And Speaking of GMOs…

This week I thought that I’d touch upon GMOs, or genetically modified organisms, as a continuation of my guest blogger’s poem.  Below you’ll find information about all things GMO: why they’re in our food, the arguments that favor them, the arguments that denounce them, and how we can identify what foods they are in at the  supermarket.

What are GMOs?

All animal and plant species consist of cells, and at the center of every cell resides a nucleus.  The nucleus is known as the brain of the cell, and it operates the cell’s functioning and how it carries out day to day activities.  Next, DNA, or deoxyribose nucleic acid, can be found inside the nucleus in the form of genes.  And that brings us to genetically modified organisms, or plants and animals that have been engineered to have coveted traits and qualities.  To create a genetically modified organism, the DNA from one species is literally injected into the DNA of another.  However, it’s important to note that these methods are different than breeding or hybridizing.  This is because traditional breeding allows for members of the same species to mate with one another, thus producing a new and improved variety.  It is impossible to breed two different species together using this traditional breeding method.  On the other hand, a genetically modified organism can be engineered using different species.  For example, this science allows for a pig to be mated with a potato…pretty freaky!

Why are GMOs in our Food?
In an effort to make species immune to roundup (a type of pesticide), genetically modified organisms are in four-fifths of all of the food we eat.  Roundup is used to exterminate insects and prevent insurmountable weed growth.  GMOs that are able to resist pesticides maximize profits for farmers and manufacturers.
Arguments that Favor GMOs:
Many large scale farmers and manufacturers will argue that the science behind GMOs makes these engineered plant and animal species bionic, and able to withstand the harshest of conditions.  For instance, a genetically modified organism will be more apt to survive droughts and freezing temperatures.  Also, they are more likely to resist wide spread diseases and persistent pests or insects.
Arguments that Denounce GMOs:
The three main areas of concern against GMOs are their effects on our environment, our health, and our economy.  First, people are worried that plant and animals species that aren’t intended to be genetically modified will actually become GMOs through pollen.  For instance, it is possible for the pollen from a crop of corn to be carried over to milkweed plants.  The milkweed would then be consumed by monarch butterfly caterpillars.  The infected pollen would damage the caterpillar’s insides and cause it to die.  Therefore, many worry about what seems to be uncontrollable contamination of species.  In addition, GMOs have been linked to autism, increased allergenicity, birth defects, diabetes, and cancer.  Finally, the seeds of genetically modified organisms are quite expensive, and it is possible there will come a day when all small scale farmers, many from third world countries, wouldn’t be able to afford the cost of the genetically modified seeds.  Hence, without the immediate availability of food, malnutrition and starvation would skyrocket.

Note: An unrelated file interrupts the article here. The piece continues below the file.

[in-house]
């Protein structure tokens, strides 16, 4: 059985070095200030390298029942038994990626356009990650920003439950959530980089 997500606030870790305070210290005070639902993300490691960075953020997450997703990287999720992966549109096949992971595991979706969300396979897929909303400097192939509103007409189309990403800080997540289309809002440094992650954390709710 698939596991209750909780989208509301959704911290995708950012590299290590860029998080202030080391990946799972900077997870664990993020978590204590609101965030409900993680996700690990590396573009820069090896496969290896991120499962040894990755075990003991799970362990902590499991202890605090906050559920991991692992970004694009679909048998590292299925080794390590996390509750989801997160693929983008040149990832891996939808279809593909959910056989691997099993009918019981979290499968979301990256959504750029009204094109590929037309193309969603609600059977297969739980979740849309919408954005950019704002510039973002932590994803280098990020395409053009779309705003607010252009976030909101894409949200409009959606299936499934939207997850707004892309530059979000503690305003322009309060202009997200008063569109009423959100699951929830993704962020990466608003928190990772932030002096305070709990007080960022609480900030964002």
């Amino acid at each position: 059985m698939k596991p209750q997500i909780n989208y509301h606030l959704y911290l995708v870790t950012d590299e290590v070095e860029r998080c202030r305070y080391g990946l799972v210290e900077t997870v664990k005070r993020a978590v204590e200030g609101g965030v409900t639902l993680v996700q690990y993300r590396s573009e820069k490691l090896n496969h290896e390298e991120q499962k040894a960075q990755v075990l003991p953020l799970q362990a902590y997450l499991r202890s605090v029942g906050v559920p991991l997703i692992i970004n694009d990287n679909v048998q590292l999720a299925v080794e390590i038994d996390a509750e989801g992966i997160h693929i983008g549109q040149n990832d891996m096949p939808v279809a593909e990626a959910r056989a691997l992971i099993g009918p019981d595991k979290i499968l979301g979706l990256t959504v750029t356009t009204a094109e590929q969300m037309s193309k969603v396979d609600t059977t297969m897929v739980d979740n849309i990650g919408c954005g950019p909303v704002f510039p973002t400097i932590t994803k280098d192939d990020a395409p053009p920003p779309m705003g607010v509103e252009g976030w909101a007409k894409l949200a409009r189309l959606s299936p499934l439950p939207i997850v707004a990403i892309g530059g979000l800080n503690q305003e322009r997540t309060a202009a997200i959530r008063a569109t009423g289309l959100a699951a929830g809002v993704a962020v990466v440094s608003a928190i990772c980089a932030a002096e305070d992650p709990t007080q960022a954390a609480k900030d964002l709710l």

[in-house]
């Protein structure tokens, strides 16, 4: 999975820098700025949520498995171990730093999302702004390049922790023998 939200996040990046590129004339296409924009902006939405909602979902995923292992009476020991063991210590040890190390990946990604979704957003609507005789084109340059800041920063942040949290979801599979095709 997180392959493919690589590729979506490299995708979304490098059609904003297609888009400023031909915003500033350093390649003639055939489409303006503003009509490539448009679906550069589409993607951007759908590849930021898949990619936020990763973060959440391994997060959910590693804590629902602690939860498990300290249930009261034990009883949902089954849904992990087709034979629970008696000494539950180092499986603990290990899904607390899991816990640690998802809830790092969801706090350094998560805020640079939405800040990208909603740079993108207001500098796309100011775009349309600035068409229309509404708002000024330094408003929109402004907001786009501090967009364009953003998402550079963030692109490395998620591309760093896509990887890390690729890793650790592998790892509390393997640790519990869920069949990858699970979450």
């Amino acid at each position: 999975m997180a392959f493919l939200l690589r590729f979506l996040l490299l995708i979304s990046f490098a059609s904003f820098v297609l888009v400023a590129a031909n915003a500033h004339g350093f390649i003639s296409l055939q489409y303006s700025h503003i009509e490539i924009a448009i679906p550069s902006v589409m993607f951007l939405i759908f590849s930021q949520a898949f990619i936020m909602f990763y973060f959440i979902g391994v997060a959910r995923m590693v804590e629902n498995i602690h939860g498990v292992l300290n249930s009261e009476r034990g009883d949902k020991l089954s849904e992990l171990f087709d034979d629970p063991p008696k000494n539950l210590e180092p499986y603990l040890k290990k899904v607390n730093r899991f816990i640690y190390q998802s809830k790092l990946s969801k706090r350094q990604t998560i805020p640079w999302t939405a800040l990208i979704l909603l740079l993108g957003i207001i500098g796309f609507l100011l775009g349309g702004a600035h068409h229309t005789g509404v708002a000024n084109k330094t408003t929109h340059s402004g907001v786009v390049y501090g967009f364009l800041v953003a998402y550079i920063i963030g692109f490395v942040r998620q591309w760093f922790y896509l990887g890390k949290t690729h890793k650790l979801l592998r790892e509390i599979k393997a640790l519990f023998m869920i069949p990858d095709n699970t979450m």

How To Detect Food Containing GMOs at the Supermarket:
If you’re looking to reduce your exposure to GMOs, here are some super savvy shopping tricks that you can use to reduce your overall exposure:
1.)  When you’re in the produce aisle, scan your fruits and veggies PLU or price lookup code.  If the first digit in the code is an 8, this means that the fruit or veggie is genetically modified.
However, it’s important to note that these PLUs aren’t required by the FDA, so nothing is guaranteed.
2.)  Opt for products that announce that they’re GMO free or non-GMO.
3.)  Purchase 100% grass fed beef in order to ensure that the animals weren’t fed genetically modified corn.
4.)  Start a garden this spring season…this way, you’ll know exactly what you’re eating: right down to the types of seeds that you bought!
5.)  Scout out local farmers markets and ask the farmers  how they treat their crops.  As a general rule, small scale farmers rely less heavily on genetically modified organisms and pesticides than do large scale farms and plantations.
Interestingly, the labeling of a genetically modified organism in the United States is not mandated by the FDA or the government.  Although a million people have petitioned the FDA in an effort to get proper labeling on genetically modified foods, powerful companies have lobbied against taking action.  But does the FDA’s refusal to grant consumers requests speak for itself in terms of the health effects of GMOs?  Let me know what you think!
Until Next Week…Plan Well, Pack Well, Live Well,
Katie 🙂
References:
Clark, Sandra. HealthyFoodNaturally. Healthy Food – Naturally. 2013. Web. 19 March 2013.
Mastroberte, Tammy. ElevatedExistence. 2011. Web. 19 March 2013.
NoGMOShoppingGuide. Institute for Responsible Technology. 2010. Web. 19 March 2013.
Whitman, Deborah. CSA. ProQuest. 2012. Web. 19 March 2013.
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